Partitioning of limiting protein and energy in the growing pig: Testing quantitative rules against experimental data

Fredrik B. Sandberg*, Gerry C. Emmans, Ilias Kyriazakis

*Corresponding author for this work

Research output: Contribution to journalArticle

23 Citations (Scopus)

Abstract

Literature solutions to the problem of protein and energy partitioning in the growing pig are quantitatively examined. Possible effects of live weight, genotype and food composition on the marginal response in protein retention to protein and energy intakes, on protein and energy-limiting foods are quantified. No evidence was found that the marginal response in protein retention to ideal protein supply, when protein intake is limiting, is affected by live weight, genotype or environmental temperature. There was good evidence that live weight does not affect the marginal response in protein retention to energy intake when protein intake is not limiting. Limited data for different genotypes suggested no effects on this response. A general quantitative partitioning rule is proposed that has two key parameters; R < R* (the maximum marginal efficiency for retaining the first limiting amino acid) and R* (the maximum value of R, the energy to protein ratio of the food, MJ metabolisable energy (ME)/kg digestible crude protein (DCP), when ep* is just achieved). When R < R* the material efficiency of using ideal protein is (ep*/R*) × R. The value of ep* was determined to be 0.763 (SE 0.0130). There was no good experimental evidence that ep* is different for different amino acids. The best estimate of R* was 67.9 (SE 1.65) MJ ME/kg DCP. Live weight, genotype and temperature did not affect the values of either parameter. A more general understanding of partitioning, including the effects of 'stressors' such as disease, may be achieved by using the preferred rule as a starting point.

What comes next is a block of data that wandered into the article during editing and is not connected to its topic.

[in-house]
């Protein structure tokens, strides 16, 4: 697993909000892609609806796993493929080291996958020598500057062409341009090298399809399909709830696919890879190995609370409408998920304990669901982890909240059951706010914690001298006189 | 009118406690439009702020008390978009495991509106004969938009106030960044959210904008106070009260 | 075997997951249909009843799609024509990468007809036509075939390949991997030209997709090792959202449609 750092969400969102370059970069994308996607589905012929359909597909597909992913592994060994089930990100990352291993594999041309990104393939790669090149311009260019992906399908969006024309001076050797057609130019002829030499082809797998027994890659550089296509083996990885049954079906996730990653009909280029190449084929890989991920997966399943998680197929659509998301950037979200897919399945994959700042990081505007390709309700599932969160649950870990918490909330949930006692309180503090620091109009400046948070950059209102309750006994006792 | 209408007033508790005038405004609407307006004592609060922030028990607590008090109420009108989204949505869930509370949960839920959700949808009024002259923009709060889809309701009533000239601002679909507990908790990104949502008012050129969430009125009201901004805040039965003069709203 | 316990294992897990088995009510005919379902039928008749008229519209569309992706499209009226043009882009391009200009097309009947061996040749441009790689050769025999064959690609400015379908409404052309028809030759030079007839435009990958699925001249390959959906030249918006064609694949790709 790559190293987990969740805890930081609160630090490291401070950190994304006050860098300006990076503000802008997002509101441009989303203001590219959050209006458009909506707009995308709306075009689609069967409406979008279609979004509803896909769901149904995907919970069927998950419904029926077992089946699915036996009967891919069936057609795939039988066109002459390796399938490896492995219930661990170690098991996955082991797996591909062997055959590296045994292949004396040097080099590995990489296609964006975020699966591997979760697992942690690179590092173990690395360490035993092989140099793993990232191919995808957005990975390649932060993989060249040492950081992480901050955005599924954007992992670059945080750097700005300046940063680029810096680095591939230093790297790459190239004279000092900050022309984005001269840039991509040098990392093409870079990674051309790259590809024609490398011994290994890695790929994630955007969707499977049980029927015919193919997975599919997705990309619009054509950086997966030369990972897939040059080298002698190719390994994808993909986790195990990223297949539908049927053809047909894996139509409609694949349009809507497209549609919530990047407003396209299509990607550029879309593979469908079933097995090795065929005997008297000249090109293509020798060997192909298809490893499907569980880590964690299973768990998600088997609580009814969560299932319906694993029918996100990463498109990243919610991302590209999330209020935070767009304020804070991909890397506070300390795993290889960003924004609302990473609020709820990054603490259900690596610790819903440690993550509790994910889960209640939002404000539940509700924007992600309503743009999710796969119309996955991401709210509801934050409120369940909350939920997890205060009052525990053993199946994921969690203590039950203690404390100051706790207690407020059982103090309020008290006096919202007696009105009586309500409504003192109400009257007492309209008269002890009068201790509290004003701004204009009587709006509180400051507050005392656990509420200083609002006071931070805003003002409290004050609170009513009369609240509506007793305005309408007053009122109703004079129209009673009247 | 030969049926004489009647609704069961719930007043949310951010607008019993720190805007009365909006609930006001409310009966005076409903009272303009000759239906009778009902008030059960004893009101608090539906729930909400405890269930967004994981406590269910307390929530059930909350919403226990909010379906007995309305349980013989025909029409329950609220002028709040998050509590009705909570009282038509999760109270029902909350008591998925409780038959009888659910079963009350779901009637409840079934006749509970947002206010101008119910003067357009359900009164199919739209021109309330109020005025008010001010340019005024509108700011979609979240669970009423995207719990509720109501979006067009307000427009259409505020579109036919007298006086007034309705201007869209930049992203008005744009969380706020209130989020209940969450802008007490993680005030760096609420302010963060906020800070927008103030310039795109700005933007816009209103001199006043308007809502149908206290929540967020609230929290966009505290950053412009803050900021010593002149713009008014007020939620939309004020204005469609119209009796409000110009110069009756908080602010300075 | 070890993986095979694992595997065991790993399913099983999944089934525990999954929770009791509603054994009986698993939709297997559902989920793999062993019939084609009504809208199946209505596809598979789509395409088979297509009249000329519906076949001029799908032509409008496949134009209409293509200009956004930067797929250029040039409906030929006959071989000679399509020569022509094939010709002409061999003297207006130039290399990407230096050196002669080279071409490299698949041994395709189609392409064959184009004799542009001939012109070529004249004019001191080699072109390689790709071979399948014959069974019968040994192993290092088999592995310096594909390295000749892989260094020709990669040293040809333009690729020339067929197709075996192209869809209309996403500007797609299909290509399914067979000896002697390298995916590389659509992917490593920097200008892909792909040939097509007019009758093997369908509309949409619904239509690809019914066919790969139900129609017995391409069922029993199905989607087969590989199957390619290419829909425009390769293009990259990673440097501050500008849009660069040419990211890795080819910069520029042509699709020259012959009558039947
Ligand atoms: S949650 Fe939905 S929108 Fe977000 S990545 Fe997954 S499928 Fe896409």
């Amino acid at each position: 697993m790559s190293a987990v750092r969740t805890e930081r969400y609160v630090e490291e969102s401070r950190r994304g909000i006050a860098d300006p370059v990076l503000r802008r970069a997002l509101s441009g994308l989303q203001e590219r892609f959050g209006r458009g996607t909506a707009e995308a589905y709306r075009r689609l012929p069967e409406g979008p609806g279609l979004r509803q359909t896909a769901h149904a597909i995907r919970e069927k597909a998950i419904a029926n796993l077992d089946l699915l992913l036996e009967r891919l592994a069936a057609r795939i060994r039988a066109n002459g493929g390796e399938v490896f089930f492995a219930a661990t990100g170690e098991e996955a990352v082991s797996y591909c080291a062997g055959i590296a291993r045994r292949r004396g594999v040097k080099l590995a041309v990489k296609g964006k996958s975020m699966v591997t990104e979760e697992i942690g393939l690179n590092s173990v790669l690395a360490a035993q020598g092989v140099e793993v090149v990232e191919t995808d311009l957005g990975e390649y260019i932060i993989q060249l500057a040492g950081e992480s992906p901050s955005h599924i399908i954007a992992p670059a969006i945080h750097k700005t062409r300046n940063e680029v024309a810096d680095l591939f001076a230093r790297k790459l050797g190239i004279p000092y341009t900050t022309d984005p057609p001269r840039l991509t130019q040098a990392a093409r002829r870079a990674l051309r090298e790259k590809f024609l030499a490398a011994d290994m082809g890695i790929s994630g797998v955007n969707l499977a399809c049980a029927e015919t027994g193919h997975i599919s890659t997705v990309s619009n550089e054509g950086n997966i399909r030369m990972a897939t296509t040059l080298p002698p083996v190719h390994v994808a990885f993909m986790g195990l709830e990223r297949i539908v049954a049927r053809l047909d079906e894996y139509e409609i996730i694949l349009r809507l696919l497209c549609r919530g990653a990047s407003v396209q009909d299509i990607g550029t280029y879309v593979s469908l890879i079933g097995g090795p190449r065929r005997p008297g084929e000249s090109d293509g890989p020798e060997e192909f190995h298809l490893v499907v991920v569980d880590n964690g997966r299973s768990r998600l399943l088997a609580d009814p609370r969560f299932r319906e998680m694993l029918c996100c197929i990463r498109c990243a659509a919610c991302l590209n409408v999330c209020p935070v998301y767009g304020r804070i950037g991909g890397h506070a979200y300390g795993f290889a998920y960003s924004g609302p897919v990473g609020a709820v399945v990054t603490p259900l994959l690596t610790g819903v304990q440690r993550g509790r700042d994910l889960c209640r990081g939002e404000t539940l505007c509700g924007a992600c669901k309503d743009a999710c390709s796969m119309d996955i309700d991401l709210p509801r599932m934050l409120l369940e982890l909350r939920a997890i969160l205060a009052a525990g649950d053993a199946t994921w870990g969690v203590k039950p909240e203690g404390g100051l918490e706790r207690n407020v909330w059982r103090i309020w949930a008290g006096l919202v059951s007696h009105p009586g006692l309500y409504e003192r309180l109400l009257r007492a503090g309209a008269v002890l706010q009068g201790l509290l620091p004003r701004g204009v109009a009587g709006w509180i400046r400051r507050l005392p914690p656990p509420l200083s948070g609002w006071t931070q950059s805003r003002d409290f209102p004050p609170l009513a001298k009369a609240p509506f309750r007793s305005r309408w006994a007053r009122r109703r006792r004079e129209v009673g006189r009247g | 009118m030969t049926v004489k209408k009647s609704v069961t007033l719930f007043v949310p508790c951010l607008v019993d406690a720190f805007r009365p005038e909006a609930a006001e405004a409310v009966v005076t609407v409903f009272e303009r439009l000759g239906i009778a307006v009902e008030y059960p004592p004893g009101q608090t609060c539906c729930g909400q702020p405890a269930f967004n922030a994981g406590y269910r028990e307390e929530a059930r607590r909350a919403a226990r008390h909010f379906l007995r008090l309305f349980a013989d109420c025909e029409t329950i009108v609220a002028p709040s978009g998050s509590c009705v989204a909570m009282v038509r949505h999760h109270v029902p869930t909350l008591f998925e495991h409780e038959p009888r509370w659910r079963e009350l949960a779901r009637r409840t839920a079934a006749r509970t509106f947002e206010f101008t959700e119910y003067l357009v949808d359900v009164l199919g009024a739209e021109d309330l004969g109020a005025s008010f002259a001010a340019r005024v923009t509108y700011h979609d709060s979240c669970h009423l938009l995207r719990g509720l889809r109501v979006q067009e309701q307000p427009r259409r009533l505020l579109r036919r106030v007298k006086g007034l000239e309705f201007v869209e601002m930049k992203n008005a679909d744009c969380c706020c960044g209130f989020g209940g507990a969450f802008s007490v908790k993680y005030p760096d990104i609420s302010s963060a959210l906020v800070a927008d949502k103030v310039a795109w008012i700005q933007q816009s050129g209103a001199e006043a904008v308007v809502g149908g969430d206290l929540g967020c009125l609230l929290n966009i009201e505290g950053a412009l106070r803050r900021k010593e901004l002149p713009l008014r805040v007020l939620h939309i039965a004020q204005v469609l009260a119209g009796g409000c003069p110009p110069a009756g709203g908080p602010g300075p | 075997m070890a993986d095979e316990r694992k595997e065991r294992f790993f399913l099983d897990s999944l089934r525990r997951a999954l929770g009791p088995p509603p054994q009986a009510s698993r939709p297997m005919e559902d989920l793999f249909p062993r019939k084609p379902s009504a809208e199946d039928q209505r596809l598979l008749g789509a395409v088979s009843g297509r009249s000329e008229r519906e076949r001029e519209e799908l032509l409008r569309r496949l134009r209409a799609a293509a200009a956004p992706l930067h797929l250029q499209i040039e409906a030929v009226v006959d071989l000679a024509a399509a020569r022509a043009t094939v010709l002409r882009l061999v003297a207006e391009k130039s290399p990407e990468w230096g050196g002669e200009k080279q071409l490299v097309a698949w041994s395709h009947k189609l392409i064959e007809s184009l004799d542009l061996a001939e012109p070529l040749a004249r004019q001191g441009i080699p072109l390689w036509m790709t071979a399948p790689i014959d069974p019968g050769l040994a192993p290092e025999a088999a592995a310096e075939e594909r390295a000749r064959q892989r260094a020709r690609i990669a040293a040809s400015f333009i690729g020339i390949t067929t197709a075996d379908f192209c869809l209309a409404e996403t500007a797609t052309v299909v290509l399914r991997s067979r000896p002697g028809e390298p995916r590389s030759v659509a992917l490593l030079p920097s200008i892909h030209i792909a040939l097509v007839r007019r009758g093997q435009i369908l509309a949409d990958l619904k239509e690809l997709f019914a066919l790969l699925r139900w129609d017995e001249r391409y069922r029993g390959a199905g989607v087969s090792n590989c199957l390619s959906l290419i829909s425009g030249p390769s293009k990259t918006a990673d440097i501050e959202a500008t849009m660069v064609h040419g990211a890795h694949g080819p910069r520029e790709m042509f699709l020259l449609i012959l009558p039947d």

Original languageEnglish
Pages (from-to)213-224
Number of pages12
JournalBritish Journal of Nutrition
Volume93
Issue number2
DOIs
Publication statusPrint publication - 1 Dec 2005

Keywords

  • Energy
  • Growth
  • Partitioning
  • Protein
  • Swine

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